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Red Sox Nation Reacts to New York Yankees' Blockbuster Deal

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The New York Yankees - Boston Red Sox rivalry is arguably the biggest one in sports. At worst it is number two behind Carolina - Duke. When you have a rivalry that is so hotly contested, it is virtually impossible to look at one team without shining light on the other.

Last season, when the Red Sox upgraded their lineup by trading for Adrian Gonzalez and shelling out a nine-figure contract to Carl Crawford, Yankees fans were beside themselves as they saw their team's top target, Cliff Lee, choose the Philadelphia Phillies as his new home. Obviously, things worked out better for the Yankees than the Red Sox in 2011 and things appear to still be working out for the Yankees.

Last night, Yankees' GM Brian Cashman acquired one of the top young pitching talents in the game in addition to inking veteran Hiroki Kuroda on a one-year deal, reversing the off-season tables in the process. Sox fans look to their failed 2011 season as reassurance that nothing is given at this point, but does that offer much consolation at this point? Gordon Edes says 'no' and talks about three immediate reactions from Red Sox Nation:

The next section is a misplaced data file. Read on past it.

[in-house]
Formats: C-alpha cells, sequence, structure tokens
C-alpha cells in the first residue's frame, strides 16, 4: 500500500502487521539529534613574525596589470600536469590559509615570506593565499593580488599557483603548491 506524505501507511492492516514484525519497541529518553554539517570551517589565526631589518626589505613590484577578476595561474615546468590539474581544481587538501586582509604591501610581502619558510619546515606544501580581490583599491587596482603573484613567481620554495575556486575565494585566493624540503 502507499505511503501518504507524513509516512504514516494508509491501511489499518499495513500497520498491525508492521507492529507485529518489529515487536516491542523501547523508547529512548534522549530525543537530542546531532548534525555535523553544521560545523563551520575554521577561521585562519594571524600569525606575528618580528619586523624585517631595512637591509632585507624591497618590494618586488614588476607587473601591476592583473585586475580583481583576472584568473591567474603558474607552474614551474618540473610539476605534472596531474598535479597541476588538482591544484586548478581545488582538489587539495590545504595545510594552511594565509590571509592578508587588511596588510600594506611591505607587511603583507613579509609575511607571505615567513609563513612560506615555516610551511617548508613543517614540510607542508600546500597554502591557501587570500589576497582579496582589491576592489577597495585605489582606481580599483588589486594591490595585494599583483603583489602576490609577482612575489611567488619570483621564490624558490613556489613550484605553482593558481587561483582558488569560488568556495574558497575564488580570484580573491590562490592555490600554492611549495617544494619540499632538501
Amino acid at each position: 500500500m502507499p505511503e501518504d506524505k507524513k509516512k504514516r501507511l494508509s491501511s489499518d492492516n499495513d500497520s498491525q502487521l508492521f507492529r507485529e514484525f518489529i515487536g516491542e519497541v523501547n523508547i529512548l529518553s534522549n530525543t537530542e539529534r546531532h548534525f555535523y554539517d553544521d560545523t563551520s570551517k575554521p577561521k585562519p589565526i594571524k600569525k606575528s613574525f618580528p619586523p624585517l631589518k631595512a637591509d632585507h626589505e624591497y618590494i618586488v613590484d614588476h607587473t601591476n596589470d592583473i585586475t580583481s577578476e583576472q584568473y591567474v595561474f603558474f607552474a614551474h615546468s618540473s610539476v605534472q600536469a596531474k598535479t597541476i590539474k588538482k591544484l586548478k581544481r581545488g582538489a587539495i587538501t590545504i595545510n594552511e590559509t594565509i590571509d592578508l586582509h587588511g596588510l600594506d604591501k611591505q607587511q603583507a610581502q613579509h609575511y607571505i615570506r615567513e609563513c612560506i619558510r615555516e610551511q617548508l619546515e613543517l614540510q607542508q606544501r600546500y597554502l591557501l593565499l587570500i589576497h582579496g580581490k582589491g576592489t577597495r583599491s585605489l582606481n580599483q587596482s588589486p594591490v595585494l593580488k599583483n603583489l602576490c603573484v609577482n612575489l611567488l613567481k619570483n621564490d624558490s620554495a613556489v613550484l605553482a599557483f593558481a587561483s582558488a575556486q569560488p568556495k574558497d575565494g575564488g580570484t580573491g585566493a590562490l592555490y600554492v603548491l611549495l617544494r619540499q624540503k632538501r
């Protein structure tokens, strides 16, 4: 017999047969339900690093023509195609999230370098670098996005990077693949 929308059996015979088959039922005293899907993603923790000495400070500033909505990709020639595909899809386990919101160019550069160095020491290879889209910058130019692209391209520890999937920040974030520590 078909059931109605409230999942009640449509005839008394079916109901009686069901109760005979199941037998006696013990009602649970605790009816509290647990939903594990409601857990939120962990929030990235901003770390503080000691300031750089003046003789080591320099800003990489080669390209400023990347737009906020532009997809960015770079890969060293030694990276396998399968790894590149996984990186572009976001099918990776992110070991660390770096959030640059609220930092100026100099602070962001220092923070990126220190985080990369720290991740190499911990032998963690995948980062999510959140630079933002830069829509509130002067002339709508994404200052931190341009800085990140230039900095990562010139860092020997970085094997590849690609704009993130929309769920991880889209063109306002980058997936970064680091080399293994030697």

1. The Red Sox were interested in Kuroda, but apparently were unable to meet the asking price of about $10 million. Edes looks back and asks if it was wise to sign Carl Crawford to such a big deal - not to mention John Lackey. Hindsight is 20/20. The Lackey deal looked like a mistake from the get-go, but I can't say that I thought the Crawford deal was a bad move at the time - pricey, but not bad.
  2. Edes thinks you can remove the doubt from Daniel Bard's transition to the rotation. Not only is this move a necessary one for rotation depth, but its one that they'll need to pay dividends on the field as well.
  3. The Red Sox will benefit from the expanded playoff format if it is implemented this season. Not only are there two other teams in the division that have legitimate championship aspirations, but then you also have to consider the Texas Rangers, Detroit Tigers and Los Angeles Angels. Edes does not even mention dark horse contenders like the Kansas City Royals and Cleveland Indians.
As I mentioned above, whenever one rival makes a big splash, it sends ripples through the fan base of the other. New York Yankees fans more or less panicked when it looked like the Boston Red Sox locked up the division before the season even started. This year it is the Yankees' turn to once again play the role of favorites as the Red Sox faithful rant and rave about what their team is and isn't doing.